Third-Party Software Support: Pros and Cons
By Scott Rosenberg
Third-party support providers often promise enterprise software support for a lot less than vendors such as Oracle, Microsoft and SAP charge annually. This can be compelling because software update and license support (SULS) annual fees typically range between 18 and 22 percent of the licensing fee. But you should consider the hidden and not-so-hidden risks in switching to a third-party support structure, as well as benefits that can be achieved in well-defined circumstances.
Here are four main questions you should consider before making a decision:
1. Can third-party support fully replace vendor support programs?
In a word, no. When you go off the vendor’s enterprise SULS “reservation” for a third-party program, a number of conditions change:
· The status of your software is effectively frozen. No further updates will be provided by the vendor, nor will you be entitled to any, including those required for regulatory compliance, security and other critical events.
· License compliance must be maintained—an important consideration for subsequent hardware upgrades or environment changes.
· Extended support offerings are no longer available to you.
· You will no longer have access to technical assistance forums.
· Advantages from changes in program bundling are no longer available.
· Resuming vendor support can be expensive. For instance, a software vendor may charge reinstatement fees of up to 150% of the standard maintenance fees.
2. Will we really save 50 percent, or will we pay more in the long run?
Yes, you will save 50 percent … of the initial annual fee. Whether you pay more in the long run depends on your circumstances. If your company is growing, merging or upgrading hardware, the need to remain in licensing and regulatory compliance may lead you right back to the vendor’s SULS—and hefty reinstatement fees. The same applies if you must have access to software updates for any number of reasons.
3. What situations do merit third-party support consideration?
According to Forrester Research, there are at least two circumstances that warrant a close look at discontinuing vendor support in favor of third parties:
· Upgrades are not important to you. If you have a customized version of the software that may be a few releases behind, third-party support makes a great deal of sense.
· If you believe your software deployment is set for several years with no need for updates, third-party support is a good option to help you when you run into minor bugs in the system.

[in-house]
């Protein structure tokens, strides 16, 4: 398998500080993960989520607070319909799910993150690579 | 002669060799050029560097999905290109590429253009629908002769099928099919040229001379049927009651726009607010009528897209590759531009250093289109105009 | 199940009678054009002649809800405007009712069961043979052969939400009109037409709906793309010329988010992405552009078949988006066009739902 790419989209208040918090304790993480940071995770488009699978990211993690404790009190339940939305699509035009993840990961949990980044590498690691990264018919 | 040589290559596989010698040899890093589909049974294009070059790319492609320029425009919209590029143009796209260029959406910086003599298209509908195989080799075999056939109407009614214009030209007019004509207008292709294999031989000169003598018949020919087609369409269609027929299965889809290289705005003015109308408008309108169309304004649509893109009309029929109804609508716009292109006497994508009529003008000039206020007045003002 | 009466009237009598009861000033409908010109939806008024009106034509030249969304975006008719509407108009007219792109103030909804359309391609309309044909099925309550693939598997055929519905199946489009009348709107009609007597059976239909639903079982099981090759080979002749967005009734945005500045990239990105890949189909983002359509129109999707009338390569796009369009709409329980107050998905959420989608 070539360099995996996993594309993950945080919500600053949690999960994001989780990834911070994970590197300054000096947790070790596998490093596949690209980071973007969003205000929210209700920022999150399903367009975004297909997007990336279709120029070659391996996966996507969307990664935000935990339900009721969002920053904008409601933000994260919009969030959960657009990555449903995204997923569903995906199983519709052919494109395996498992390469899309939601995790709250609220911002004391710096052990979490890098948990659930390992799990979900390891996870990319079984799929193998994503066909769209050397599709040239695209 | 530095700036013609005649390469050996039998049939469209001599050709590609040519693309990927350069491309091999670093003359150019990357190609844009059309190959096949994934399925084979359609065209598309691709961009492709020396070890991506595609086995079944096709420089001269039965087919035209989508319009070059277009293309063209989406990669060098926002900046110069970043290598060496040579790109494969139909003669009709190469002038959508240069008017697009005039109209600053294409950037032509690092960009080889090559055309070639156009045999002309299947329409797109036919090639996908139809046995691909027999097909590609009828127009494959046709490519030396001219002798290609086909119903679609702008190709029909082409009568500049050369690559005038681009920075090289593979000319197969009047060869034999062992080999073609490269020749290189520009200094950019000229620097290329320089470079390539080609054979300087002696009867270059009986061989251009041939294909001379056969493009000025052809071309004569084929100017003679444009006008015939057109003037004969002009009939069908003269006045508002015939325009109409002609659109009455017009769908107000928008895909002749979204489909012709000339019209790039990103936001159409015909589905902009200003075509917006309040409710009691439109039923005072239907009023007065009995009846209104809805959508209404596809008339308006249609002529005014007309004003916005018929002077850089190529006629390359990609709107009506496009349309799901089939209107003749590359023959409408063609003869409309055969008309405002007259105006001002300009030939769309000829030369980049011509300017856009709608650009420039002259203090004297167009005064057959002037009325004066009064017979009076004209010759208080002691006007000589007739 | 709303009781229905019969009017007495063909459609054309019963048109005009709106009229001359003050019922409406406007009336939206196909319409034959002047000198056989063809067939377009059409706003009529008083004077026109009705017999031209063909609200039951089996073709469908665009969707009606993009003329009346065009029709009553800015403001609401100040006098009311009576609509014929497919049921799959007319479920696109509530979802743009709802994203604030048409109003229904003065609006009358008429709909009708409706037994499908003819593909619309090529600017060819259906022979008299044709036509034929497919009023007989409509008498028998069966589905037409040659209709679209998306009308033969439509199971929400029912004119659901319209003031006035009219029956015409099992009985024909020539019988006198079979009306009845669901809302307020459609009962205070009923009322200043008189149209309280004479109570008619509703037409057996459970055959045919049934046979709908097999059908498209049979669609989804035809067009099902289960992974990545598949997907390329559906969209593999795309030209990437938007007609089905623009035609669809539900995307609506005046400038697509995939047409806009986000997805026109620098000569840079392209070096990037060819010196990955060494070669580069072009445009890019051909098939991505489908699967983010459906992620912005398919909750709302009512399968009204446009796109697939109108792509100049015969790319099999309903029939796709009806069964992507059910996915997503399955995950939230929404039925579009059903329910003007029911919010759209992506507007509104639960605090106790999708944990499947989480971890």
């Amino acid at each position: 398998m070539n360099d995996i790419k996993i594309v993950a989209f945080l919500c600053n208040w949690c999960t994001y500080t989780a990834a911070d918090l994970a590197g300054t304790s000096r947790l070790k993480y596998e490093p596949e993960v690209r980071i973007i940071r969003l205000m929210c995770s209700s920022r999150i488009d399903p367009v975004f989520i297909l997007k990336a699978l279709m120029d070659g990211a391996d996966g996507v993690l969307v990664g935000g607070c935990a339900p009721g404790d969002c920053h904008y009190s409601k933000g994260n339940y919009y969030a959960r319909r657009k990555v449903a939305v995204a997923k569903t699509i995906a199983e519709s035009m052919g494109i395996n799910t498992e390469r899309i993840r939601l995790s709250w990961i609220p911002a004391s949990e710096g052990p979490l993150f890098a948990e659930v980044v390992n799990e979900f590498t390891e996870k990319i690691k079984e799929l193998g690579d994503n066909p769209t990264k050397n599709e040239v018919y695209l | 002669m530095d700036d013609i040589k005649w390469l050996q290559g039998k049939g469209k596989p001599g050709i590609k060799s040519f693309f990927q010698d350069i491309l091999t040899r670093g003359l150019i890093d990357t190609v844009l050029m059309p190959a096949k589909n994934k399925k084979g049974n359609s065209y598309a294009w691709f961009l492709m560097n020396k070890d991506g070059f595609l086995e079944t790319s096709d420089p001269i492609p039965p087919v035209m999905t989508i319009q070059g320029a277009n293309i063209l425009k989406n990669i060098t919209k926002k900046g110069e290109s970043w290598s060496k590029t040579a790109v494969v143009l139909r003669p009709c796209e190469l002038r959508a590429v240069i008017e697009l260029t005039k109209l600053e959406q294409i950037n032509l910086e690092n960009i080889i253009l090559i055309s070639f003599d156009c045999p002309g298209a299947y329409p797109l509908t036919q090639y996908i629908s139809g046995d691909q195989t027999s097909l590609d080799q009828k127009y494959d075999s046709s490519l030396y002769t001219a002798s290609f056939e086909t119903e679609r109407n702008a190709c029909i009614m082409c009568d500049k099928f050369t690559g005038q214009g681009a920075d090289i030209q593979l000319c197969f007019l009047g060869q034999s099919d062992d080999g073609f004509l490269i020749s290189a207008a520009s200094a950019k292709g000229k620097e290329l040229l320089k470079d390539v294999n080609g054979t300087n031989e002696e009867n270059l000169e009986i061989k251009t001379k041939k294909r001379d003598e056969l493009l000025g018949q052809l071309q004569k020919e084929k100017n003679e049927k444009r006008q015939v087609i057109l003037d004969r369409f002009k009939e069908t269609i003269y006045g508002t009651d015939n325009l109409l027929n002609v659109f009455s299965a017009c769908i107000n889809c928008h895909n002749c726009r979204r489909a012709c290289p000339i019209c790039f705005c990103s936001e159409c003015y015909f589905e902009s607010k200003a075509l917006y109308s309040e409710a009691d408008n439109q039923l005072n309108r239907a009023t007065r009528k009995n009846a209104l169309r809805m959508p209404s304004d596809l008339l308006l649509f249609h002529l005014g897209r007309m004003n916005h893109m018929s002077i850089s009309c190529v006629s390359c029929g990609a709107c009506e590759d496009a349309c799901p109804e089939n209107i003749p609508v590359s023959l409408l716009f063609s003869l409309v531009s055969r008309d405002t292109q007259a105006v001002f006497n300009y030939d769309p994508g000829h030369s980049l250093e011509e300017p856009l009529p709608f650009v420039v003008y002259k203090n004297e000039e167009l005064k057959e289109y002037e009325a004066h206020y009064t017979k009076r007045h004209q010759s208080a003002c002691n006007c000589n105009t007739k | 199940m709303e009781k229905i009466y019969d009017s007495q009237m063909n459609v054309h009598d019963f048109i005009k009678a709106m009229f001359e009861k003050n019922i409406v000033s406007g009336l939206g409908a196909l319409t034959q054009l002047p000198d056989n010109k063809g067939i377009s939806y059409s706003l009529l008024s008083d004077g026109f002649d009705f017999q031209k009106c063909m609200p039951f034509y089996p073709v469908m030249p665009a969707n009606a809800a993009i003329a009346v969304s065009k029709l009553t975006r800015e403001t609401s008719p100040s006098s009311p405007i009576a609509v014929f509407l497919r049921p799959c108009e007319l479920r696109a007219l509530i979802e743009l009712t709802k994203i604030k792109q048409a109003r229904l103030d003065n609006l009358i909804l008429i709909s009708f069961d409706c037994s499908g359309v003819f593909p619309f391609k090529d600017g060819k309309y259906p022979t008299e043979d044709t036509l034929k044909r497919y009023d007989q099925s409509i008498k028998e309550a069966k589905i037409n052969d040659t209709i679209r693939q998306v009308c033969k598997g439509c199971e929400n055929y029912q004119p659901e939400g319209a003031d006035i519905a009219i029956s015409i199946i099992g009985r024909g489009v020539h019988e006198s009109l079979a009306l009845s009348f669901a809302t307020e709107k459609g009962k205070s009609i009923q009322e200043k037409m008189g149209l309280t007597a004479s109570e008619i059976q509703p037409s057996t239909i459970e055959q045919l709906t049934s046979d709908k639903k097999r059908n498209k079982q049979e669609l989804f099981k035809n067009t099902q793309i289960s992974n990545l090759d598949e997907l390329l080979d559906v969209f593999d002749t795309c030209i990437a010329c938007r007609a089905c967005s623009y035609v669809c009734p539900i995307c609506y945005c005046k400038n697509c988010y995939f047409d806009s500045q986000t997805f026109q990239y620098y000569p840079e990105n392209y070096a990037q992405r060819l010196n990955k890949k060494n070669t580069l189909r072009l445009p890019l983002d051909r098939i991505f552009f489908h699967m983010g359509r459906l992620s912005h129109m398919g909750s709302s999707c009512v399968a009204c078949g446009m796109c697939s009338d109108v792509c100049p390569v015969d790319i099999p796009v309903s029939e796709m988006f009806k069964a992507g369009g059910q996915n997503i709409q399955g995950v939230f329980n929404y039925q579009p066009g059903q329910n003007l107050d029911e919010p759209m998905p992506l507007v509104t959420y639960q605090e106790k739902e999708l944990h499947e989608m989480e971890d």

We would add a third circumstance: third-party support as an augmentation to vendor support. For example, various Oracle partners can provide long-term engagements for hosting, outsourced database administration and performance tuning, as well as one-time or short-term events, such as migrations, upgrades, and temporary or emergency staff augmentation. This type of support—backed by the vendor—does not provide initial-fee cost reductions, but, depending on your circumstances, it might save your company time and money.
If you have decided to go ahead with some form of third-party enterprise software support, consider the following question.
4. How can I minimize the risk of using third-party support?
The short answer is … contractual details, details, details! More specifically, make sure that your service contract clearly:
· Defines who is responsible for doing what, when and at what cost. For example, do costs increase if the problem escalates? Are you expected to provide the service vendor with office support on-site? And what about technical bugs the vendor can’t fix?
· Stipulates when and how fees are assessed. Nobody likes cost surprises or litigation, so make sure the contract defines hardware and software resources, what actions will result in what charges, and how the payment process works.
· Prioritizes and states precisely what should happen in the event of predictable events, such as common technical bugs. Is the bug a vital situation, fairly significant or just routine? Based on the bug and the priority level, how is the service vendor expected to respond?
· Names exactly who the primary support contact will be at the service vendor, and ideally stipulates that this person is to coordinate all service events and act as the sole, or primary, liaison with your organization.
The Bottom Line
The cost of software maintenance is an unavoidable cost of doing business today. Third-party service vendors cannot fully replace a software vendor’s SULS because they have no legal rights to the source code—a situation recently upheld in the courts at great cost to third-party service customers.
There are circumstances in which replacing software vendor SULS with third-party service contracts makes sense and can reduce an organization’s software maintenance costs significantly, but be sure to negotiate a contract that clearly defines responsibilities, fees, priorities, predictable situations and actions, as well as a primary liaison. There are also situations in which third-party support can save time and money as an augmentation to your software vendor SULS.
Most importantly, the best time to minimize a software vendor's SULS fees is during the negotiation of new or revised licensing agreements. If you carefully select the optimal software packages for your enterprise and negotiate overall costs with professional savvy from the outset, your maintenance costs should not exceed the value of smoothly running, fully compliant and up-to-date software.
Scott Rosenberg is CEO and founder of Miro Consulting, in Woodbridge, N.J., which helps companies analyze and negotiate enterprise software contracts, specifically Microsoft and Oracle licensing. He is also an active member of the International Association of IT Asset Managers and is a certified software asset manager.